4 Now if any one consider these things, he will find that God takes care of mankind, and by all ways possible foreshows to our race what is for their preservation; but that men perish by those miseries which they madly and voluntarily bring upon themselves; for the Jews, by demolishing the tower of Antonia, had made their temple four-square, while at the same time they had it written in their sacred oracles, “That then should their city be taken, as well as their holy house, when once their temple should become four-square.” But now, what did the most elevate them in undertaking this war, was an ambiguous oracle that was also found in their sacred writings, how, “about that time, one from their country should become governor of the habitable earth.” The Jews took this prediction to belong to themselves in particular, and many of the wise men were thereby deceived in their determination. Now this oracle certainly denoted the government of Vespasian, who was appointed emperor in Judea. However, it is not possible for men to avoid fate, although they see it beforehand. But these men interpreted some of these signals according to their own pleasure, and some of them they utterly despised, until their madness was demonstrated, both by the taking of their city and their own destruction.
- Whether Josephus means that this star was different from that comet which lasted a whole year, I cannot certainly determine. His words most favor their being different one from another. [OF] ↩
- Since Josephus still uses the Syro-Macedonian month Xanthicus for the Jewish month Nisan, this eighth, or, as Nicephorus reads it, this ninth of Xanthicus or Nisan was almost a week before the passover, on the fourteenth; about which time we learn from St. John that many used to go “out of the country to Jerusalem to purify themselves,” John 11:55, with 12:1; in agreement with Josephus also, B. V. ch. 3. sect. 1. And it might well be, that in the sight of these this extraordinary light might appear. [OF] ↩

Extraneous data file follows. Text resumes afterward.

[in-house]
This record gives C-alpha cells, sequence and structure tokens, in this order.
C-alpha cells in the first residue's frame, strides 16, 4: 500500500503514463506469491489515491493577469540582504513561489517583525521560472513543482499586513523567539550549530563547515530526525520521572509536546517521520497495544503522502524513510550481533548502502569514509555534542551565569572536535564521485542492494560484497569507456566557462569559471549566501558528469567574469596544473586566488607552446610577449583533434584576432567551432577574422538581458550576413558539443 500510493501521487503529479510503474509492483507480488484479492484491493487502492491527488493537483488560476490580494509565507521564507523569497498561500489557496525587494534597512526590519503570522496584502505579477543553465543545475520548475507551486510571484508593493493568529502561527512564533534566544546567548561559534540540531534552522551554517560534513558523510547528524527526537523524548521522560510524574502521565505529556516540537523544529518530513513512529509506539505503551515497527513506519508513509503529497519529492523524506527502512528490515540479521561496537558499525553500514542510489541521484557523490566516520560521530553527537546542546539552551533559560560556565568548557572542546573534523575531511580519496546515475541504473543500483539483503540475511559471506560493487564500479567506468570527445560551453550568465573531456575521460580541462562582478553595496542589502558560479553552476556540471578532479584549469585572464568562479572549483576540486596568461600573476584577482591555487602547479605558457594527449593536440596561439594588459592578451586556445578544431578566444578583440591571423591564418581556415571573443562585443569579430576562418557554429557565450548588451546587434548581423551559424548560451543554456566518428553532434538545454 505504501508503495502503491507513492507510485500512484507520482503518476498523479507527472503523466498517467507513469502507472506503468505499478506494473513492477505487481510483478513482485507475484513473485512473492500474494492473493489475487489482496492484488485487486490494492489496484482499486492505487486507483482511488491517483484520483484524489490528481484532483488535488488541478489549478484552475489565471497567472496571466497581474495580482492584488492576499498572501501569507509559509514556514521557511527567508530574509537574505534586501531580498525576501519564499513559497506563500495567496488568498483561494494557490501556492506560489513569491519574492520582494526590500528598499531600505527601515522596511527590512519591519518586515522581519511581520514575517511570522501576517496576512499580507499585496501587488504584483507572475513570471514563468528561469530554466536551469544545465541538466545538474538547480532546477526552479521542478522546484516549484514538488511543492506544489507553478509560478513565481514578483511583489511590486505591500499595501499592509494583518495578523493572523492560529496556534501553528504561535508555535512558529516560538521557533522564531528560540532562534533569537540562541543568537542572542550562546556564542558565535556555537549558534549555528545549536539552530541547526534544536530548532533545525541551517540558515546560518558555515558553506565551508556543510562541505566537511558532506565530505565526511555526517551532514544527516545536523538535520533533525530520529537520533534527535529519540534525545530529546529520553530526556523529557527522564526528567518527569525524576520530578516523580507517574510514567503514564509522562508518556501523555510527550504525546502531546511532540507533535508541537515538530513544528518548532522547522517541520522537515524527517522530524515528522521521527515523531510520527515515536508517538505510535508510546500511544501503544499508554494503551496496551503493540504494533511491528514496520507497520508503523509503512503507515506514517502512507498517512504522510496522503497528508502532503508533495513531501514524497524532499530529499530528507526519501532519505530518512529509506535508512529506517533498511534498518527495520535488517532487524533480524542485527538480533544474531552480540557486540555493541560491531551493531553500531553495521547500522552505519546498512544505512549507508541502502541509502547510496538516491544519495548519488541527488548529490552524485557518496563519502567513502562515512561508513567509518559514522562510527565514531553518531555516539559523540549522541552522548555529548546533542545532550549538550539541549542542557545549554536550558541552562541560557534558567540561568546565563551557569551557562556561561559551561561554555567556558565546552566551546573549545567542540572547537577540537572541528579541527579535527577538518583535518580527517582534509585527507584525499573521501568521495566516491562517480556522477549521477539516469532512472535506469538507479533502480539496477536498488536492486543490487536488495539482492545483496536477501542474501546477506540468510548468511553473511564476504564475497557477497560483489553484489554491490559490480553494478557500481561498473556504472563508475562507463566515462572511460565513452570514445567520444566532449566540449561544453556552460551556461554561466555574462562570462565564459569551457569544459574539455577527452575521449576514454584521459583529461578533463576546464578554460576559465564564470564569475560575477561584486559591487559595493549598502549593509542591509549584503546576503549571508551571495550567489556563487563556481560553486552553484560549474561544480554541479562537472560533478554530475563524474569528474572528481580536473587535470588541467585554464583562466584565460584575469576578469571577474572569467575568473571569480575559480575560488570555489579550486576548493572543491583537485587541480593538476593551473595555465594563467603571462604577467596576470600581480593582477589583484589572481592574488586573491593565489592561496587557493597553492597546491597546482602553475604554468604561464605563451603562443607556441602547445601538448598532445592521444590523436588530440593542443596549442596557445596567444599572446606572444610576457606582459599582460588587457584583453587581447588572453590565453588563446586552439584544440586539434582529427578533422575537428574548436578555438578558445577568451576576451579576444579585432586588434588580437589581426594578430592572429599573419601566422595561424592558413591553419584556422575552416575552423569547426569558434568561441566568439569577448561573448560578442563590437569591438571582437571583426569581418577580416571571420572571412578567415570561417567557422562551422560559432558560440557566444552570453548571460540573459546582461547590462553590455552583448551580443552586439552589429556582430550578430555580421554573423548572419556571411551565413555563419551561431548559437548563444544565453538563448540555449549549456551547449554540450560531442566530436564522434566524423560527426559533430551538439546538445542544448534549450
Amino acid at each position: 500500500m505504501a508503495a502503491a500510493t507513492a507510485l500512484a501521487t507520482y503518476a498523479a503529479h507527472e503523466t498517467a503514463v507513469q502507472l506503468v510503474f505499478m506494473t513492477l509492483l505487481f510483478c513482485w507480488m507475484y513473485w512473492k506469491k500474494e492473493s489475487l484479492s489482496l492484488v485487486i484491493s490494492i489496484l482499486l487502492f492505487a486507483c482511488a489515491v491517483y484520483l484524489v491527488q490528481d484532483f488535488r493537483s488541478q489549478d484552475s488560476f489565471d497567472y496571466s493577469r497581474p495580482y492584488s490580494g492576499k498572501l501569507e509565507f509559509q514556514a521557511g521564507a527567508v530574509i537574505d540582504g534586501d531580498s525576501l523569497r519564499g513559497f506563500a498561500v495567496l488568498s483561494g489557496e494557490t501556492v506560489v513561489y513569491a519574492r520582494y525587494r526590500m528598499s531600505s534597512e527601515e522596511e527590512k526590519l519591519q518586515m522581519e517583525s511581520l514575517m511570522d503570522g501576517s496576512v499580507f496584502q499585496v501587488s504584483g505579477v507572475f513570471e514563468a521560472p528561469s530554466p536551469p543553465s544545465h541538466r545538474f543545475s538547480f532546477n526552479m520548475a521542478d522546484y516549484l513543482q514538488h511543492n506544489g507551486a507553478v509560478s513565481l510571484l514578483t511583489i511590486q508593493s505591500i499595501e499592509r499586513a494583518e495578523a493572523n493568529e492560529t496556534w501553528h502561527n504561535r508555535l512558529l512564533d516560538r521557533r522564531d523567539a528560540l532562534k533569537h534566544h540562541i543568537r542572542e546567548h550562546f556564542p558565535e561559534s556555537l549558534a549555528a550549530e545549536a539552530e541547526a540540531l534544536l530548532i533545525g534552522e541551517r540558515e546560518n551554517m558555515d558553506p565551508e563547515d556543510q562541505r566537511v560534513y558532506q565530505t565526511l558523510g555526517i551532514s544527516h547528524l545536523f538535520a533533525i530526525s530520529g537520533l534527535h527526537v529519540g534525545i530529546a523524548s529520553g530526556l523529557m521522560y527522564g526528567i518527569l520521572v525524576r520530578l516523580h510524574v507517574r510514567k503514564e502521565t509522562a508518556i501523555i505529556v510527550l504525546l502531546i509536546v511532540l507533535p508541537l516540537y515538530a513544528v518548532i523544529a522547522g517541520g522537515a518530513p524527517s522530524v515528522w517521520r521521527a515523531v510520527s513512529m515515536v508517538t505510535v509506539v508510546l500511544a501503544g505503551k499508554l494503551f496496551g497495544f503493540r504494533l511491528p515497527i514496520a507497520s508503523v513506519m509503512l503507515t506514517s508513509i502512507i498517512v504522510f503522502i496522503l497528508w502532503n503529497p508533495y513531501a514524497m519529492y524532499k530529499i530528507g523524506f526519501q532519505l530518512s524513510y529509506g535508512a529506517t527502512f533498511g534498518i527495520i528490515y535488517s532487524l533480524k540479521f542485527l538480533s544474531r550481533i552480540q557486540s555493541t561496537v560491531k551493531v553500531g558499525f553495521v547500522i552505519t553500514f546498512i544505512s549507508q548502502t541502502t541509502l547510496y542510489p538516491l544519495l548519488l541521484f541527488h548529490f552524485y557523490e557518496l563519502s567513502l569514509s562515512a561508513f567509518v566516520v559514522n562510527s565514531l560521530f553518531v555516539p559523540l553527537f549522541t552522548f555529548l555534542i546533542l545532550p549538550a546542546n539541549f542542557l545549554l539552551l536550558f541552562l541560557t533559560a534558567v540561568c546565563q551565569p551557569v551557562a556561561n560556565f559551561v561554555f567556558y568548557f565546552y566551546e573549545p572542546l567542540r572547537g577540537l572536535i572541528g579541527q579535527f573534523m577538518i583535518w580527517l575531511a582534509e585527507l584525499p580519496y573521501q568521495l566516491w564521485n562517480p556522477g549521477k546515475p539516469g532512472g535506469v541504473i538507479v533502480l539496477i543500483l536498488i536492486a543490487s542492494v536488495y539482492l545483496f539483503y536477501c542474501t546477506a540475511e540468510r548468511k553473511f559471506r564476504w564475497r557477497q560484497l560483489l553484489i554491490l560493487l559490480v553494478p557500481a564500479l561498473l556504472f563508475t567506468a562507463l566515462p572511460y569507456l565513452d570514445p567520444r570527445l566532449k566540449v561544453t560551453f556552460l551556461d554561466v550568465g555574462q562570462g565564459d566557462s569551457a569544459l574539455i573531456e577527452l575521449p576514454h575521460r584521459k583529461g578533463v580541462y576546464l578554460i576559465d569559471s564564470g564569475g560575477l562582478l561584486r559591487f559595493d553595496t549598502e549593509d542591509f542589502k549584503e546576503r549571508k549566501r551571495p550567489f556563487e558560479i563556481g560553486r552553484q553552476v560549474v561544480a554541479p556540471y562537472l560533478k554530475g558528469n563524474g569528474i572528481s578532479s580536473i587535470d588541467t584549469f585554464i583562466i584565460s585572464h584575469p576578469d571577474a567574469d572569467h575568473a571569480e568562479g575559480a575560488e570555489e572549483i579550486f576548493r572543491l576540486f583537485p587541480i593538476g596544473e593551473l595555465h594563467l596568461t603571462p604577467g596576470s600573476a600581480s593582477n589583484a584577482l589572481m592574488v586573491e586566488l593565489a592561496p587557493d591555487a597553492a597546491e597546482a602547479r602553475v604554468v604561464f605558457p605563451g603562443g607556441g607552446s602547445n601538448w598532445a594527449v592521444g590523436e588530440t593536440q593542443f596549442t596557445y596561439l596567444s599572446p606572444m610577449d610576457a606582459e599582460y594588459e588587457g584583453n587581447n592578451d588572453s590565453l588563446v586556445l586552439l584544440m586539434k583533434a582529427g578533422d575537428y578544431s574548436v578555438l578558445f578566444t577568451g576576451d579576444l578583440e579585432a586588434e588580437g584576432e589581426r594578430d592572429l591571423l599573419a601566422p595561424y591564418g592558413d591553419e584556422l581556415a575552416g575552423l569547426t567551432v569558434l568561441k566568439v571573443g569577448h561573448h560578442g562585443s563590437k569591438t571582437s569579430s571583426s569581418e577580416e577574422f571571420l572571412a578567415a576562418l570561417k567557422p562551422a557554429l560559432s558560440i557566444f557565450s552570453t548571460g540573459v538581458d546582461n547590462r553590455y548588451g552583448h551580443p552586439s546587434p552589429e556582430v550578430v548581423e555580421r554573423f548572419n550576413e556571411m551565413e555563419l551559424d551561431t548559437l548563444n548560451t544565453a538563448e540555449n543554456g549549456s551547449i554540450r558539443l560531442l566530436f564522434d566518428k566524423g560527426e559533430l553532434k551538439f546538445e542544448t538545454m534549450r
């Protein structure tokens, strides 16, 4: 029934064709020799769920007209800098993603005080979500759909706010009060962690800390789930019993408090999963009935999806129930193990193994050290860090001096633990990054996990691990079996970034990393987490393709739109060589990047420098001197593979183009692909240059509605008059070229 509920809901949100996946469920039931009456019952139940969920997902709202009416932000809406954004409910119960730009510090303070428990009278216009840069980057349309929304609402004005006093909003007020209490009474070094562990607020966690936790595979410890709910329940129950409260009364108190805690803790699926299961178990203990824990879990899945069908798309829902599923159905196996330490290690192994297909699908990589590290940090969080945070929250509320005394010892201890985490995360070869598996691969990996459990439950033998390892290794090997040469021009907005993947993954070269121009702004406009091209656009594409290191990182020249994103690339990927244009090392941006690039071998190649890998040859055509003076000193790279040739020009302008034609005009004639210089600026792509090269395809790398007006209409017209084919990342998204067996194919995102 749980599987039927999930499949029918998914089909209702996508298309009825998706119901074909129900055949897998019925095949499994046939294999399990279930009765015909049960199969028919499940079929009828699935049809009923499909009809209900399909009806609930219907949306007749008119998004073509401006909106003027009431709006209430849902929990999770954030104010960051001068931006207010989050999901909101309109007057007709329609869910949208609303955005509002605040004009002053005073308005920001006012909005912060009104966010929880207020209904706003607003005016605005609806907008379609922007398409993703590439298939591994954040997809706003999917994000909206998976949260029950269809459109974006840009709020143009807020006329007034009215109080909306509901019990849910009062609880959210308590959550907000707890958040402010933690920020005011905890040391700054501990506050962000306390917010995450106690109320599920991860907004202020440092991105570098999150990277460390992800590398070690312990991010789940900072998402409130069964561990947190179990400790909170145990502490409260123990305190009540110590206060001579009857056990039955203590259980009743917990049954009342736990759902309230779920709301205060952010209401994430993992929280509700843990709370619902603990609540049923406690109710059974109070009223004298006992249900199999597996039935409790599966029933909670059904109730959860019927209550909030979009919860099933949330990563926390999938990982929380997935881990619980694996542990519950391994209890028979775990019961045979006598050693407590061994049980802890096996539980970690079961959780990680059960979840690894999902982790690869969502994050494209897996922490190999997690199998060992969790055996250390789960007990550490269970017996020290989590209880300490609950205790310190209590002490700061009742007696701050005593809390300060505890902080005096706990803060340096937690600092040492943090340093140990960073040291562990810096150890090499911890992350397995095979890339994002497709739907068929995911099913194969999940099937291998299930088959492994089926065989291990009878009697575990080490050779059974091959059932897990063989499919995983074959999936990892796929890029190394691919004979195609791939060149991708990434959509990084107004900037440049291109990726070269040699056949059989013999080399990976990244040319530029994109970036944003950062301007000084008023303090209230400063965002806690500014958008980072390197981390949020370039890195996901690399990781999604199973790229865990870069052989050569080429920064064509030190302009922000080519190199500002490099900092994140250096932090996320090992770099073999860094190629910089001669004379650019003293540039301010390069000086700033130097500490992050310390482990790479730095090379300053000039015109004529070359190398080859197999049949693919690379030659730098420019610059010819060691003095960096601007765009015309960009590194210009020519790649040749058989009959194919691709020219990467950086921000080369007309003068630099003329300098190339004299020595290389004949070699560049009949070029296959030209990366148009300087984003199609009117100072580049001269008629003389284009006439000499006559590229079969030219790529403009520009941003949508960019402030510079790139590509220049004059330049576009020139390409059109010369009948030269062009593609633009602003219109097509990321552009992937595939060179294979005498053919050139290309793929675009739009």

- This here seems to be the court of the priests. [OF] ↩
- Rendered in Chilton as follows: A supernatural apparition was seen, too amazing to be believed. What I am now to relate would, I imagine, be dismissed as imaginary, had this not been vouched for by eyewitnesses, then followed by subsequent disasters that deserved to be thus signalized. For before sunset chariots were seen in the air over the whole country, and armed battalions speeding through the clouds and encircling the cities. (Jerusalem Under Siege, David Chilton, M.Div., Ph.D. (1987) ↩
- Loeb translation: On the twenty-first of the month Artemisium [the last day of the 2nd Passover season In A.D.661, there appeared a miraculous phenomenon, passing belief. Indeed, what I am about to relate would, I imagine, have been deemed a fable, were it not for the narratives of eyewitnesses and for the subsequent calamities which deserved to be so signalized. For before sunset throughout all parts of the county [everywhere throughout Judea] chariots were seen in the air and armed battalions hurtling through the clouds and encompassing the cities” (War,VI.5.3 or Loeb VI.298) ↩